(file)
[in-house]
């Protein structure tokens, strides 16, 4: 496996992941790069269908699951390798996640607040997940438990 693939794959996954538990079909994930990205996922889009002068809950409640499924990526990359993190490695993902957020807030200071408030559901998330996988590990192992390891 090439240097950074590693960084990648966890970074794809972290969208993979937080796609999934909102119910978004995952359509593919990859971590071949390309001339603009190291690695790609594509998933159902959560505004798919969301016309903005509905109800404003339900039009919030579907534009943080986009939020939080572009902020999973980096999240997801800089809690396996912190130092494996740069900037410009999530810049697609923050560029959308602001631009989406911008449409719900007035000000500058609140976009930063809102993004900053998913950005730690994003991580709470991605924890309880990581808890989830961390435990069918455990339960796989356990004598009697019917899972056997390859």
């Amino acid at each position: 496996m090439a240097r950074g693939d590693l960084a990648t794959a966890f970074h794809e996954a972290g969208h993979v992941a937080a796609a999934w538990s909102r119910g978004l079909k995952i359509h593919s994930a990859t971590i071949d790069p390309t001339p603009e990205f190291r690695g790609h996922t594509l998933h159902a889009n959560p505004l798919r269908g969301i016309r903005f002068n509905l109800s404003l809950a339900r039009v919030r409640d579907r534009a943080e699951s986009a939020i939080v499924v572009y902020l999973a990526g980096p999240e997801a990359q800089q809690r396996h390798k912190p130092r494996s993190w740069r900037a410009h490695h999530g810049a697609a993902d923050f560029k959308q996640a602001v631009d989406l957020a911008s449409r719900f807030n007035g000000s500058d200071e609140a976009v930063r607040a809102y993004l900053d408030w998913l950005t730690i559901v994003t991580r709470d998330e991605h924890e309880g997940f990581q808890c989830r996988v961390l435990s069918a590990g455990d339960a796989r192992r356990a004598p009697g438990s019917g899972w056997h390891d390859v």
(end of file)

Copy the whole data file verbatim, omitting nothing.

[in-house]
């Protein structure tokens, strides 16, 4: 496996992941790069269908699951390798996640607040997940438990 693939794959996954538990079909994930990205996922889009002068809950409640499924990526990359993190490695993902957020807030200071408030559901998330996988590990192992390891 090439240097950074590693960084990648966890970074794809972290969208993979937080796609999934909102119910978004995952359509593919990859971590071949390309001339603009190291690695790609594509998933159902959560505004798919969301016309903005509905109800404003339900039009919030579907534009943080986009939020939080572009902020999973980096999240997801800089809690396996912190130092494996740069900037410009999530810049697609923050560029959308602001631009989406911008449409719900007035000000500058609140976009930063809102993004900053998913950005730690994003991580709470991605924890309880990581808890989830961390435990069918455990339960796989356990004598009697019917899972056997390859």
């Amino acid at each position: 496996m090439a240097r950074g693939d590693l960084a990648t794959a966890f970074h794809e996954a972290g969208h993979v992941a937080a796609a999934w538990s909102r119910g978004l079909k995952i359509h593919s994930a990859t971590i071949d790069p390309t001339p603009e990205f190291r690695g790609h996922t594509l998933h159902a889009n959560p505004l798919r269908g969301i016309r903005f002068n509905l109800s404003l809950a339900r039009v919030r409640d579907r534009a943080e699951s986009a939020i939080v499924v572009y902020l999973a990526g980096p999240e997801a990359q800089q809690r396996h390798k912190p130092r494996s993190w740069r900037a410009h490695h999530g810049a697609a993902d923050f560029k959308q996640a602001v631009d989406l957020a911008s449409r719900f807030n007035g000000s500058d200071e609140a976009v930063r607040a809102y993004l900053d408030w998913l950005t730690i559901v994003t991580r709470d998330e991605h924890e309880g997940f990581q808890c989830r996988v961390l435990s069918a590990g455990d339960a796989r192992r356990a004598p009697g438990s019917g899972w056997h390891d390859v």